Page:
Barefoot Cultures


I've had the privilege of being able to visit and live (in VERY short term increments) among three barefoot cultures in the world:

  1. Waspam, Nicaragua.

  2. Kiria, Kenya.

  3. Bohoc, Haiti.

Every time I visit one of the above villages, it amazes me how the kids can run barefoot and play soccer for hours on end over uneven, rocky ground. Here in the U.S., we have rubberized playing fields (graded to pathagorean specifications) that children play on while wearing $100 running shoes fitted with the latest custom orthotics.

And, yet, here in the U.S., our foot problems continue.

It's been estimated that 40% of people living in western cultures suffer from mild to severe foot problems. I think that number's low. So low, in fact, I wouldn't be surprised if the remaining 60% have foot problems, too; but, since such "problems" are deemed common-place and just "something I live with," they remain largely undiagnosed and undocumented. And so the suffering continues.

Contrast that with barefoot cultures, where the number of people with foot problems is estimated to be somewhere in the neighborhood of just under 3%. When I first read that statistic several years ago, it was interesting to read that most of the foot problems in barefoot/minimalist shoe cultures stem from diseases and accidents (where something was dropped on the foot). Such "problems" had little or nothing to do with "poor arch support," "poor cushioning," or "poor stability control."

In the west, we've been sold a bill of goods, and it's hurt us. In being told we needed to be in shoes as often as possible and from as early an age as possible, many of us grew-up without ever having to use many of the muscles in our feet. As a result, we suffer from fallen arches (which create a host of systemic body misalignments), plantar fasciitis, Morton's neuroma, metatarsalgia, hammer toe, bunyons, etc., etc., etc. Ladies and gentlemen, intentionally or not, we were lied to; and it's hurt most of us—some of us, irreparably.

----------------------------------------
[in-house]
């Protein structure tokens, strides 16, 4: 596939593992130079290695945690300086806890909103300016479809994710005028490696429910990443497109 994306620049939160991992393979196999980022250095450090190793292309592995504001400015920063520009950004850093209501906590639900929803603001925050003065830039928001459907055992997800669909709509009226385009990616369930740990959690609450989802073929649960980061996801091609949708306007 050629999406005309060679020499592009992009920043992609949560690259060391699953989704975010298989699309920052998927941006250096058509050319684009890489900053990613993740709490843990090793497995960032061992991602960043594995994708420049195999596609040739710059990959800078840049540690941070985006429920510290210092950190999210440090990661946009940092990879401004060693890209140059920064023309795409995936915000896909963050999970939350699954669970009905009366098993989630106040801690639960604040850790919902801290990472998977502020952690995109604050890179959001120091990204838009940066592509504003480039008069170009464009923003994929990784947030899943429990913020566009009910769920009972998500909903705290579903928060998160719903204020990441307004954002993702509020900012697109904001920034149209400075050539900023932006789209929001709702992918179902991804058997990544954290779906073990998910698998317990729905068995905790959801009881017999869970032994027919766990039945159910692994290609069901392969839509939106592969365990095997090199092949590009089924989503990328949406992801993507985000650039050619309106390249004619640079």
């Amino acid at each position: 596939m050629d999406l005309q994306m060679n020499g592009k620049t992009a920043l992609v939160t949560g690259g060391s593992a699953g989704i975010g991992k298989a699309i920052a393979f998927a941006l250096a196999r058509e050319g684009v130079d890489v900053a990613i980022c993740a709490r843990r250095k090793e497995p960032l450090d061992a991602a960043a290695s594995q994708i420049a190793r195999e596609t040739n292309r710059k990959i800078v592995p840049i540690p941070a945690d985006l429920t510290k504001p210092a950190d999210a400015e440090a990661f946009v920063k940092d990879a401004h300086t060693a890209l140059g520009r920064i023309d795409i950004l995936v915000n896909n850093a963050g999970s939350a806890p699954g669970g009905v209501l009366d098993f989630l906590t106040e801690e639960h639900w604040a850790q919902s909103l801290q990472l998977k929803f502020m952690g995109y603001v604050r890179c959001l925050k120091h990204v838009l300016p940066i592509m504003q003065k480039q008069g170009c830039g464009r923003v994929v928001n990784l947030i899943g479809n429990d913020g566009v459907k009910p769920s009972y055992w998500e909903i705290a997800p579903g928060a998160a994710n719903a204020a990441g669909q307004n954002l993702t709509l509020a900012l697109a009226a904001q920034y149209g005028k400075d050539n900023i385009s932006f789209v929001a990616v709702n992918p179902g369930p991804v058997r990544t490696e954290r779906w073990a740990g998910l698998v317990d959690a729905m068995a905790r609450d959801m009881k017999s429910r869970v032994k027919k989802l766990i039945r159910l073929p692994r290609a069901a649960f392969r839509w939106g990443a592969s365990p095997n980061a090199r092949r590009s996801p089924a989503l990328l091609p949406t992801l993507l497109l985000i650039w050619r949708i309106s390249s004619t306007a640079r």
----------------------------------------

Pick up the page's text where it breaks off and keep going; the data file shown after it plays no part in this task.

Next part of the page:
So what can we do?

Simple (notice, I didn't write "easy"): begin the process of abandoning shoes and taking a more minimalist and, ultimately, barefooted approach to bipedal movement.

Begin the process...

Abandoning shoes is something you (and I) need to do over time, so take it slowly; otherwise, you'll injure yourself trying to heal yourself (which, unfortunately, can happen very easily). Yes, we were created to move about barefooted; but because so few of us do, our feet don't have the strength, flexibility, and calusses needed to move about effectively without shoes. We need to take the time (and it may take several years [I'm in year four of probably a ten-year process]) to retrain our feet to handle the loads they were meant to handle.

Here are some suggestions:

Throw out any shoes that have any of the following characteristics (Yes, even those you paid $200 for. Hey, at least now you won't be paying for them twice!):

  1. A narrow toe box.

  2. A positive (lifted) heal.

  3. A toe spring.

Opt instead for shoes with a wide toe box and a relatively flat bottom. Altra (www.altrarunning.com) makes some really good running shoes that fit that bill. I wear mine (as well as my Birkenstock [www.birkenstock.com] sandals) when I'm in professional settings. When I'm not in such settings, I go barefoot or wear my five-fingered Vibrams (www.us.vibram.com). I call my Vibrams my "hamburger helpers," and I do most of my boxing, wrestling, and HIIT training in them.

Where walking barefoot is concerned, I'd start with doing it inside as much as you can. After a few weeks, take it outside for ten to fifteen minutes a day. As you increase your outside time, your feet will become more conditioned. Gradually, you'll find yourself being able to traverse more challenging surfaces, and to do so comfortably. Long-term, walking and running over uneven, rocky ground will produce the most optimal results in-terms of foot-health. Moving around on such terrain will toughen your feet and strengthen the 26 bones, 33 joints, and 100+ muscles, tendons, and ligaments that comprise the functional structures of your feet. Just so I'm being honest here, I'm in the beginning stages of all this myself. As I wrote above, I'm in year four of what will probably be ten or more years of concerted foot training. My goal is to one day be like the children I like to play with in the villages above. Holding their smiling faces in the eyes of my mind, I tell myself, "If they can do it, so will I...some day!"

God's peace to you all...

Dave

 

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